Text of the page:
HL Deb 10 February 1997 vol 578 cc8-10

3.4 p.m.

Lord Berkeley asked Her Majesty's Government:

Whether they still support the privatisation of London Underground.

The Parliamentary Under-Secretary of State, Department of Transport (Viscount Goschen)

My Lords, the Government support the principle of privatisation and are still considering whether its benefits can be extended to the London Underground.

Lord Berkeley

My Lords, I am grateful to the Minister for that comprehensive Answer, given the fact that in the past two weeks there have probably been 14 or 15 different reports emanating from the Government about what will be done, by whom and to whom. One of the more interesting reports from the Secretary of State is that the Government will have to pay somebody to take London Underground off their hands. Will the Minister explain to the House why the Government have cut the budget for London Underground by £300 million but at the same time are quite happy to pay a similar sum to somebody to take it off their hands?

Viscount Goschen

My Lords, on the first point, the Government do not comment on leaked documents, and I believe that that is a policy in which the Opposition also believe these days. But we shall await confirmation of that. Secondly, we have given major funding to London Underground and over the next three years investment in LT's core network will in real terms be on average 50 per cent. above the level of the 1980s and twice the level of the 1970s.

Lord Marlesford

My Lords, does my noble friend agree that there is enormous potential for the development of London Underground? One has only to look at somewhere like Hong Kong to see that potential. It is essential that it is realised. There is no way, whichever government are in power, that the sums needed for capital investment could come from the Treasury. Therefore, as in the case of British Telecom, privatisation is likely to produce a superb service which we need.

Viscount Goschen

My Lords, I agree with my noble friend that privatisation has resulted in better services at lower cost. We believe that that certainly has occurred in the transport sector. We wish to see to which other areas it can be extended, and that includes consideration of London Underground.

Lord Ezra

My Lords, following on that last question, does the noble Viscount agree that, in spite of the sums to which he referred having been paid to London Underground for investment, they are woefully short of what is needed, as the chairman of London Transport announced publicly recently? Pending whatever the Government may wish to do about privatisation, which could take some time, bearing in mind certain future events, would it not be possible to work out a way in which London Underground could turn more to the private sector to obtain the money while still being run as a public sector company?

Viscount Goschen

My Lords, there will always be a great demand for additional investment and finance for London Underground. We certainly believe that the private finance initiative has been a success in that field. London Underground is making good progress with the PFI, and the three competitions currently in progress should, if completed successfully, deliver investment worth between £450 million and £650 million. In addition, the Northern Line trains contract, which was signed in 1995, is leading to investment of more than £400 million. Those are illustrations that the PFI is working.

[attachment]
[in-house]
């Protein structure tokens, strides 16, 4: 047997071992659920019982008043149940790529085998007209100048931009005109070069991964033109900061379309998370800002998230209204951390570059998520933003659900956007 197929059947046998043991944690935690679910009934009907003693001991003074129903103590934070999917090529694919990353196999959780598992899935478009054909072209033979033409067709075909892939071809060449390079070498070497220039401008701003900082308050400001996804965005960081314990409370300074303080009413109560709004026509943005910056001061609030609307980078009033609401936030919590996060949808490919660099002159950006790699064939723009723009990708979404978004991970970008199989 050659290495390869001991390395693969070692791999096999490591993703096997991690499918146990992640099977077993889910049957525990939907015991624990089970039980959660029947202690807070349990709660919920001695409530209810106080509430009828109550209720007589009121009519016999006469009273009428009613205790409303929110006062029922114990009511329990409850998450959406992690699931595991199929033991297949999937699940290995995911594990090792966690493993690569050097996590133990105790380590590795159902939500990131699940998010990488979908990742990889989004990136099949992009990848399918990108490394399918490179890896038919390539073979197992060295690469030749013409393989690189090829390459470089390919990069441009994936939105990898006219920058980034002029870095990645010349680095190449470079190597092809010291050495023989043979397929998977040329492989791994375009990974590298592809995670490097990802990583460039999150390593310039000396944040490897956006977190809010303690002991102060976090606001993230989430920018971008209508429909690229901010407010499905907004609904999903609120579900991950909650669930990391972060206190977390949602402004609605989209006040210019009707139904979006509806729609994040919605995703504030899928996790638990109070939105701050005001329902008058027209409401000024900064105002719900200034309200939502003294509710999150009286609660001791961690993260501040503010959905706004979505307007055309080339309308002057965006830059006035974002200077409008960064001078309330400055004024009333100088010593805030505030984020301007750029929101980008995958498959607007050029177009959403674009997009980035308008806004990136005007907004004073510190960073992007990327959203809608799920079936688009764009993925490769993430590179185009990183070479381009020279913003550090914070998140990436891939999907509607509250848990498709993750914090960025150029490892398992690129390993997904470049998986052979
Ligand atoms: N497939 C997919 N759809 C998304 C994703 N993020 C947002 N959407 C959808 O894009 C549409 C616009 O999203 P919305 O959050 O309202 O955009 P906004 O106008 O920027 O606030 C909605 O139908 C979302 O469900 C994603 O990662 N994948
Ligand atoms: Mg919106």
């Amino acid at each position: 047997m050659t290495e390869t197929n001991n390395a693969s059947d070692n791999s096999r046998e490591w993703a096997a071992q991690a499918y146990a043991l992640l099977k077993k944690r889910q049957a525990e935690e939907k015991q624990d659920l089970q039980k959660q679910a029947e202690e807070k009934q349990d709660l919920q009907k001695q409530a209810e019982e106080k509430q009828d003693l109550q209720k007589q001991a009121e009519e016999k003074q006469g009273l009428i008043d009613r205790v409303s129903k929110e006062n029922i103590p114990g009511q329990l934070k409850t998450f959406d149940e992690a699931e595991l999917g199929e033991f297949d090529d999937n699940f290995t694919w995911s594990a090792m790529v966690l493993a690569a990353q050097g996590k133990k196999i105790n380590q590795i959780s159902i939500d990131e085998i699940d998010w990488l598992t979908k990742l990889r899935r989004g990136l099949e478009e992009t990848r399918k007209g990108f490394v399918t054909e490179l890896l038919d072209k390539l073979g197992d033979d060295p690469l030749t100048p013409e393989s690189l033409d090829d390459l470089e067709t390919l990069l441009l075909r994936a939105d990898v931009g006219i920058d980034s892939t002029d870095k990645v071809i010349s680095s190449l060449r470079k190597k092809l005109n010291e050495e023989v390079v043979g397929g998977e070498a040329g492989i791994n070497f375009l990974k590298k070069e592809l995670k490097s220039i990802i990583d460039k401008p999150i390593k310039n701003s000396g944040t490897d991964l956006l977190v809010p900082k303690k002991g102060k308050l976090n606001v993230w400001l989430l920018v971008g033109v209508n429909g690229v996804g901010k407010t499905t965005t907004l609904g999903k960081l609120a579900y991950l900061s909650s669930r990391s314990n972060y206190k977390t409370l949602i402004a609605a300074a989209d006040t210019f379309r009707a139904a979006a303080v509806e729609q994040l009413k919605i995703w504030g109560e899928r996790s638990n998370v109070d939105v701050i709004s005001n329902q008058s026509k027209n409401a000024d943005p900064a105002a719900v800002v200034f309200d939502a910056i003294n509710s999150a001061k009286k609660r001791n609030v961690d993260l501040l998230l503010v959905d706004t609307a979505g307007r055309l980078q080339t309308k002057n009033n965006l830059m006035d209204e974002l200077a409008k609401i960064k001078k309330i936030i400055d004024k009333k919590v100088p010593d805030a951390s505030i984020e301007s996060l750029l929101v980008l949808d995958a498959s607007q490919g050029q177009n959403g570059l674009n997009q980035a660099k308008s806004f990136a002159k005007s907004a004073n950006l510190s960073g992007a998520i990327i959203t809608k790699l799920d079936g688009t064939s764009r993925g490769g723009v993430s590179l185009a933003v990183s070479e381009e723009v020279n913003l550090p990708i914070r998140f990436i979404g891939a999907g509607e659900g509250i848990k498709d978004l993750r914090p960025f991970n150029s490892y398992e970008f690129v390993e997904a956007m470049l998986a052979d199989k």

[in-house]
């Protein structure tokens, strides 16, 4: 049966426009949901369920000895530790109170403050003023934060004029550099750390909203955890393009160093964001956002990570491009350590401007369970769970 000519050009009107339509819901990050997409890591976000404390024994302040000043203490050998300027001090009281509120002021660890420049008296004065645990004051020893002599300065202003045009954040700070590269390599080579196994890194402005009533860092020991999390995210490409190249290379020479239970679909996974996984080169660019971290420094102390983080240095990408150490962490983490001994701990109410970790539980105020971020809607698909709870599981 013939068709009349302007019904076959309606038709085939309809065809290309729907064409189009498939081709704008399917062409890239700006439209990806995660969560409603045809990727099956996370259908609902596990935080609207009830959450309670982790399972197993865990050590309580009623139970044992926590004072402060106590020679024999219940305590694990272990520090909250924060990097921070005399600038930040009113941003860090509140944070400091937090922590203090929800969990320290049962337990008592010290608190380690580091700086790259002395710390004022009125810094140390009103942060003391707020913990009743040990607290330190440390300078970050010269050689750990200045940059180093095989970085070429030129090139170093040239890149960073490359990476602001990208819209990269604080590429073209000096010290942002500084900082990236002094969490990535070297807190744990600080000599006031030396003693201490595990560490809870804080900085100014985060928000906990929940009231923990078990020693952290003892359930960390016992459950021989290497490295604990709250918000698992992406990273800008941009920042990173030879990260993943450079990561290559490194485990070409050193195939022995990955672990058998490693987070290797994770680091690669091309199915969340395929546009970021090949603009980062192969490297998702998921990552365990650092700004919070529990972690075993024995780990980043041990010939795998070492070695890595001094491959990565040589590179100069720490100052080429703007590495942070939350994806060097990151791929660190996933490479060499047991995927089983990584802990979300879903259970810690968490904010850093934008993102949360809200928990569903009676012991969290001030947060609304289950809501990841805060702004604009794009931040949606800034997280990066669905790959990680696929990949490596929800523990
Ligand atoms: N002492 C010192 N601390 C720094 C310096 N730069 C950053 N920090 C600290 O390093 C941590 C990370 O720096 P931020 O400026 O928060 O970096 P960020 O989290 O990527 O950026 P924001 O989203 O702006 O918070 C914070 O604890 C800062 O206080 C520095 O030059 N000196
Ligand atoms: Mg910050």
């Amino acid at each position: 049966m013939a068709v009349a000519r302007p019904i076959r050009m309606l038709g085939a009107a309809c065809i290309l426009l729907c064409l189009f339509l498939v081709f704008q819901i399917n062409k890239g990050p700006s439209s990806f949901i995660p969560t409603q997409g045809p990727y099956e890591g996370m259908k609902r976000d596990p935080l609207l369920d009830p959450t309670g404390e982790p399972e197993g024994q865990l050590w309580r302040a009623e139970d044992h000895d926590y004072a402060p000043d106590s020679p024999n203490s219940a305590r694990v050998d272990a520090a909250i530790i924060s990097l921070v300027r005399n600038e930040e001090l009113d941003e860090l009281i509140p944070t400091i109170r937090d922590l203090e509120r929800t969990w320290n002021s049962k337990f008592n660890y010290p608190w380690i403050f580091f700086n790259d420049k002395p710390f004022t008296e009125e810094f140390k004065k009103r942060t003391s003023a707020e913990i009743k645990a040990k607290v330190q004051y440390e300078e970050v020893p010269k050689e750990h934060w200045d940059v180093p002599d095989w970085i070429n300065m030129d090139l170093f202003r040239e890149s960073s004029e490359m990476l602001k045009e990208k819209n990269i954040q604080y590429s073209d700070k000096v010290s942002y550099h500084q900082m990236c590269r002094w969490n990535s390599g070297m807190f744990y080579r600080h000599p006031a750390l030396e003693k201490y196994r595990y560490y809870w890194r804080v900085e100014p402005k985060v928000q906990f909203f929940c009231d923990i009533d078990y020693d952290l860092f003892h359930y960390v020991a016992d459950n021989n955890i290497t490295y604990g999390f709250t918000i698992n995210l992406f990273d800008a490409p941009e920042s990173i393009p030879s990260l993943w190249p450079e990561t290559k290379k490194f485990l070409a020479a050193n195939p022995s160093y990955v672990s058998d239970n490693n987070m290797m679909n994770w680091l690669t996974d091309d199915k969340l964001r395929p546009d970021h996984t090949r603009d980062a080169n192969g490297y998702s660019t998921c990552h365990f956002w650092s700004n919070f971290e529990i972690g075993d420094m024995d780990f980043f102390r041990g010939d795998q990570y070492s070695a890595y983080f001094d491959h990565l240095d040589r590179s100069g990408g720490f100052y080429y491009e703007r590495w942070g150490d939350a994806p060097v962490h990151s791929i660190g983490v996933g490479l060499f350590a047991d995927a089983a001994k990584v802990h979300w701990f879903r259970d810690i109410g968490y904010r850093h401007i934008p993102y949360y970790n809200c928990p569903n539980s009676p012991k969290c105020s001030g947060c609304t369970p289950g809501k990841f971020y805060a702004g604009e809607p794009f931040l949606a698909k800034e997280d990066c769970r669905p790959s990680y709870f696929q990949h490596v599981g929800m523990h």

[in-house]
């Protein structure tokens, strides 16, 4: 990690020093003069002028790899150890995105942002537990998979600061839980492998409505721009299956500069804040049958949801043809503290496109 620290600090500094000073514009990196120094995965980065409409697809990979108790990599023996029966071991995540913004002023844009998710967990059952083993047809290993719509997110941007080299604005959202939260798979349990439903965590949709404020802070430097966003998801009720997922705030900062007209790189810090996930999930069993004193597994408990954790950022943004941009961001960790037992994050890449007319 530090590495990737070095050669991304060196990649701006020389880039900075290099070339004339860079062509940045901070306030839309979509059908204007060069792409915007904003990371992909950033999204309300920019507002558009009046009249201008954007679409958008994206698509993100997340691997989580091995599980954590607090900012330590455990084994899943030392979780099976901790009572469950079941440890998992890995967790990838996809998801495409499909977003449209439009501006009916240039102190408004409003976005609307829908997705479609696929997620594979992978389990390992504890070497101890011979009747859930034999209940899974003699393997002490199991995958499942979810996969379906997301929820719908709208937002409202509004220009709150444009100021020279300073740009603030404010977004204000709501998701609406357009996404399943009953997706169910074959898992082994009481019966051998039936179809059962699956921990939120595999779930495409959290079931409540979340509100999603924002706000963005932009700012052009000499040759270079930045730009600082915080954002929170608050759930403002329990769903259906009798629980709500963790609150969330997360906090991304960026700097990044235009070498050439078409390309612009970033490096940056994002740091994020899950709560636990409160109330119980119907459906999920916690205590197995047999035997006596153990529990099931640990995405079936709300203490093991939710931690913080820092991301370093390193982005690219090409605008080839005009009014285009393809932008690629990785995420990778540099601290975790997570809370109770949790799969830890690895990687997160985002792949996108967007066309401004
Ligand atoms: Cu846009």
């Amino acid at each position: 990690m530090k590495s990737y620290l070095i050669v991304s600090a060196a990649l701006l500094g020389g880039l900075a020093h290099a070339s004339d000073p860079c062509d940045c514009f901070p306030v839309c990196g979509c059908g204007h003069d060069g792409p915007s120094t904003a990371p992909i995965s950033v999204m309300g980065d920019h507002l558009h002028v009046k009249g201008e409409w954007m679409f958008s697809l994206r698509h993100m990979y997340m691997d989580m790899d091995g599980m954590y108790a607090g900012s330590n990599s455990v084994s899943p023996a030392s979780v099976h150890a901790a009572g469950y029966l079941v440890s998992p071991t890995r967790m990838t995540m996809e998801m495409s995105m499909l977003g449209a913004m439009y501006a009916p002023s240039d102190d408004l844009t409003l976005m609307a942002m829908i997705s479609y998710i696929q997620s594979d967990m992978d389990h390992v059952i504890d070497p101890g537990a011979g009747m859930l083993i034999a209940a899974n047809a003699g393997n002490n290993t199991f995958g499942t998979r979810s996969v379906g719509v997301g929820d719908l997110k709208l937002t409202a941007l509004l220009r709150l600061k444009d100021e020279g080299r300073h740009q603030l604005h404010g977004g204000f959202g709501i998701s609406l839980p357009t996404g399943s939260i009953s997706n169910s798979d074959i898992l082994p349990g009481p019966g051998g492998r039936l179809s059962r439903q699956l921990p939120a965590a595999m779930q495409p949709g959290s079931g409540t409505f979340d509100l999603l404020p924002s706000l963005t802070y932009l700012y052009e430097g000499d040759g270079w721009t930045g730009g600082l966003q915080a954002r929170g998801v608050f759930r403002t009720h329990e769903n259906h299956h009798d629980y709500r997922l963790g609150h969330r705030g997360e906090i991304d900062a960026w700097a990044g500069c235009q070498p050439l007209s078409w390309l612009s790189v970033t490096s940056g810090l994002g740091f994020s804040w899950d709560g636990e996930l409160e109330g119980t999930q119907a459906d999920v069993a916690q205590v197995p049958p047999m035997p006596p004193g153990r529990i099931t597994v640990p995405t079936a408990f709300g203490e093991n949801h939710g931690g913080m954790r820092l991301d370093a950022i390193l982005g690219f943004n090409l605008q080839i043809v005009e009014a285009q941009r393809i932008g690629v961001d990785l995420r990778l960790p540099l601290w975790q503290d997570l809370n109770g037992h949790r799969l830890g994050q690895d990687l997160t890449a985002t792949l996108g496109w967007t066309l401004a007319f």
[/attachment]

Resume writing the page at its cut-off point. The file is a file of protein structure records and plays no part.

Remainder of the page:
Lord Dixon-Smith

My Lords, does my noble friend agree that in order to meet the demand of which one hears for expenditure on London Transport, plus other matters that have been hinted at from time to time, it would imply setting aside the convergence criteria which we should be obliged to follow if we wished to have anything to do with the single currency?

Viscount Goschen

My Lords, that question goes a trifle wide of the Question on the Order Paper. But my noble friend is right that there will always be tremendous demand for additional spending on services such as the London Underground. We have illustrated that the PFI can work. We wish to see whether the great successes which have occurred—for example, the privatisation of the railways—can be extended to the Underground.

Lord Stoddart of Swindon

My Lords, is not the main argument used for privatisation that it will introduce competition into an organisation? Is that not the last thing that we want for London Underground? What is needed is far more co-ordination rather than competition.

Viscount Goschen

My Lords, competition is an important factor in business. We have not yet made any announcement about what our proposals may or may not be for London Underground. I am not in a position to say anything with regard to the detail. We are still considering the issue.

Lord Clinton-Davis

My Lords, is it not remarkable that the Minister is far more timid about this proposal than he has been in the past, when he was extremely gung-ho about all the advantages that it would confer? Is he aware that we hope that he will give an unqualified undertaking that this oft-deferred, flawed and unpopular proposal will appear in his party's election manifesto, because that would be yet another nail in its coffin?

Viscount Goschen

My Lords, what I have noticed is that every time the Government come forward with a privatisation proposal it is opposed by the Opposition. They say that it will spell disaster and then after a few years they come to accept it and realise that it works. Indeed, I have not heard this afternoon about plans to renationalise any of the industries that have been privatised—perhaps, for example, Railtrack or British Airways. No such commitment has been put forward. Therefore, we must take it that the Opposition are doing their traditional rubbishing of privatisation and yet will go on to accept it.

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